It is tempting to think of failure as a bad thing. After all, society obsesses over winners. And the more successful you are, the more pressure you may feel to continue that level of success. The bar rises higher and higher with each achievement. For example, you no doubt have many family members, friends, and community members rooting for you. It is normal for you to feel pressure to keep succeeding, not just for yourself, but so that you don’t disappoint the people you care about. On the other hand, you may also know people who are hoping you fail, often out of jealousy. It is also normal to want to succeed so that you prove your haters wrong. Either way, failure feels like something to avoid and be ashamed of.
Ironically, this often means that the most successful people take the fewest risks, because they are the most afraid of failure. And when you are used to success, a small struggle can feel like a massive failure. For this reason, it is important to adjust how you think about failure during your college transition. Your discipline and competitiveness have been (and will be) the key to your success, but now is the one time you need to give yourself some grace. You should expect to struggle at first, and that is normal and completely okay. When you struggle, know that you are still that accomplished, confident person you were coming out of high school. You have what it takes to succeed. As difficult as it feels now, if you keep a positive attitude and work hard, you will adapt. One day, you will look back and realize that the things you thought were failures were actually just hiccups.
Remember that your college experience is a marathon, not a sprint.
When you get to campus, everything can feel like a test. Did you choose the right college? Are you a talented enough athlete to compete at the next level? Are you a smart enough student to master college coursework? Are you mature enough to live independently? The list of expectations is endless, as is the urge to prove yourself. Each class and workout can feel like a hurdle to show yourself and others that you “have what it takes.”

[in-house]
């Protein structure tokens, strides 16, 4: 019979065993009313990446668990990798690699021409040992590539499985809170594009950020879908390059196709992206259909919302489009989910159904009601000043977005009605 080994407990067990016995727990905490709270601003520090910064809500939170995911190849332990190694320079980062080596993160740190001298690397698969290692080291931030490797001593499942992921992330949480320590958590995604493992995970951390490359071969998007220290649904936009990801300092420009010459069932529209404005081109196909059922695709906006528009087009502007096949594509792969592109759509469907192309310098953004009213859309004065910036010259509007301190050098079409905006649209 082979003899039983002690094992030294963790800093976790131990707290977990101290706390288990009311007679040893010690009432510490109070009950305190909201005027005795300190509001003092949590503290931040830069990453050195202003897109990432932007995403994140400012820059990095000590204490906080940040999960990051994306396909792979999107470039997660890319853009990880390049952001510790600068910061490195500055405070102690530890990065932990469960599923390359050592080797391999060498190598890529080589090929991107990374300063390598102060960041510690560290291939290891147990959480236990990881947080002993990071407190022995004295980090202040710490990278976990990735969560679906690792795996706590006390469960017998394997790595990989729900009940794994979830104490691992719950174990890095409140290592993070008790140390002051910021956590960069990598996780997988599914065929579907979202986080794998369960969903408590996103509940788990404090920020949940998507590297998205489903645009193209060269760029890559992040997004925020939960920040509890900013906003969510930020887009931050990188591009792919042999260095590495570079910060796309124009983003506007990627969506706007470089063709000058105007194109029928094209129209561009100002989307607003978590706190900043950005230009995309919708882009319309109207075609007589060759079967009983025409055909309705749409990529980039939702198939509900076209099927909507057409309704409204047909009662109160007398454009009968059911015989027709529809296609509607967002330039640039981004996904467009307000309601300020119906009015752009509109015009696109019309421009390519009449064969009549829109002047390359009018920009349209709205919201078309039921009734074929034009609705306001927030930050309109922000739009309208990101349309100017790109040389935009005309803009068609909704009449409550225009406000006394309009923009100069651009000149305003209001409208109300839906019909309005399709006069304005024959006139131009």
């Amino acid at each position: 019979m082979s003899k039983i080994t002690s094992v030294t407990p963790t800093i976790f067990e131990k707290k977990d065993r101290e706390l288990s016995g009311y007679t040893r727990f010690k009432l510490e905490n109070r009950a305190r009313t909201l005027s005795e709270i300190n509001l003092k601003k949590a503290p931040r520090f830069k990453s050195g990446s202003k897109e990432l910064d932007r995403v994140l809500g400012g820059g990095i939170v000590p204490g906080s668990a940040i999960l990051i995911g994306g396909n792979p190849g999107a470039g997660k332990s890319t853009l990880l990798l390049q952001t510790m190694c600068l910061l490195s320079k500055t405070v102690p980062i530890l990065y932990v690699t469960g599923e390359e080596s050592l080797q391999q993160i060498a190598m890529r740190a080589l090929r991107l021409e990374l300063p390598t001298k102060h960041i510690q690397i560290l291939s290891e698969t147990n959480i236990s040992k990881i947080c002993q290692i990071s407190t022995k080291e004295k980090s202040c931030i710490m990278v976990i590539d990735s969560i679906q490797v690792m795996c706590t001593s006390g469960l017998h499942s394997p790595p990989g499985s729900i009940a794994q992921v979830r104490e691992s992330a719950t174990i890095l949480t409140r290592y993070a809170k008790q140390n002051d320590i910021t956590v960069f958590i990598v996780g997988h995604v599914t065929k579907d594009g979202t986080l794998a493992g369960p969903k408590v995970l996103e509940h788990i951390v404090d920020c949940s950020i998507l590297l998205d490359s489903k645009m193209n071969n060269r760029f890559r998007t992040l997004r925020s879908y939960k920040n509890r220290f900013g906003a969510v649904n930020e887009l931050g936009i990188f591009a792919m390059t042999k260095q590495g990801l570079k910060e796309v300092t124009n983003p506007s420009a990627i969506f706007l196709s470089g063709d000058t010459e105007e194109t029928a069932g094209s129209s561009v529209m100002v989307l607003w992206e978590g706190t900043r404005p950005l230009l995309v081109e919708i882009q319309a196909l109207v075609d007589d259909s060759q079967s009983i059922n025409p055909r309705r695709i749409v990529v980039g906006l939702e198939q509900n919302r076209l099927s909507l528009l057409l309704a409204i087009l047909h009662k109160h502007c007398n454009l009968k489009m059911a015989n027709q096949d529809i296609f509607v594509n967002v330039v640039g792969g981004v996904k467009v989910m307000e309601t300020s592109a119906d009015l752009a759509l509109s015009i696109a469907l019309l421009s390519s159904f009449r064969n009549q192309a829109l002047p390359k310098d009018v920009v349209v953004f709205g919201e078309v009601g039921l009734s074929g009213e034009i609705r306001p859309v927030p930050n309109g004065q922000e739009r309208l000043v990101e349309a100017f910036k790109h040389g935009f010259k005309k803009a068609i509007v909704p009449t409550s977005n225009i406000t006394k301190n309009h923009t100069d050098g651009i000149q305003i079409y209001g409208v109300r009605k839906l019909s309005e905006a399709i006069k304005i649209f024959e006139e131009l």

By getting caught up in the little things, you can quickly lose sight of the big picture and make your transition harder than necessary. Consider this: you have at least four years of college ahead of you. Maybe more, if you double-major or pursue a graduate degree. Four years translates to 48 months. 48 months is about 192 weeks. 192 weeks is 1,344 days. Keep your focus on this longer timeframe. What happens during your first week, month, or semester on campus matters, but if things don’t go as planned, you still have a lot of time to achieve your goals.
As an example, let’s say you move to campus in June. You’re a basketball player and you want to be a starter, but your first two months are really rough. By August, when non-athlete students are just moving onto campus, you’re miserable and ready to give up. But your first game is still nearly three months away. It would be silly to decide that you’re a failure now, based on what happened in June and July. Now that you are settled and used to college life, you may be poised to have a successful Fall semester. It would be a shame to give up now, unaware of how close you are to a breakthrough.
Focus on your own progress, not how others seem to be doing.
When you start something new, such as college, you may not have a lot of benchmarks to gauge how well you are doing. An easy way to grade your progress is to compare yourself to others, especially other freshmen athletes. How well are they handling workouts? How homesick do they seem? How quickly are they making friends? Resist. This. Urge.
As former U.S. President Teddy Roosevelt once said, “Comparison is the thief of joy.” If it helps, put this phrase as your phone background, write it in your notebook, or tape a note above your bathroom mirror. You don’t know what anyone else is going through; it doesn’t matter how they seem or what they say. Everyone deals with things in their own way, and at their own pace. The athlete who crushes workouts in June isn’t guaranteed to be a starter in February. The student who bombs the first quiz isn’t destined to fail the class. Growth is not even; it happens in spurts. Comparing yourself to others can tempt you to slack off (if you’re ahead) or demoralize you (if you’re behind). Focus on doing your absolute best. Nothing more, nothing less.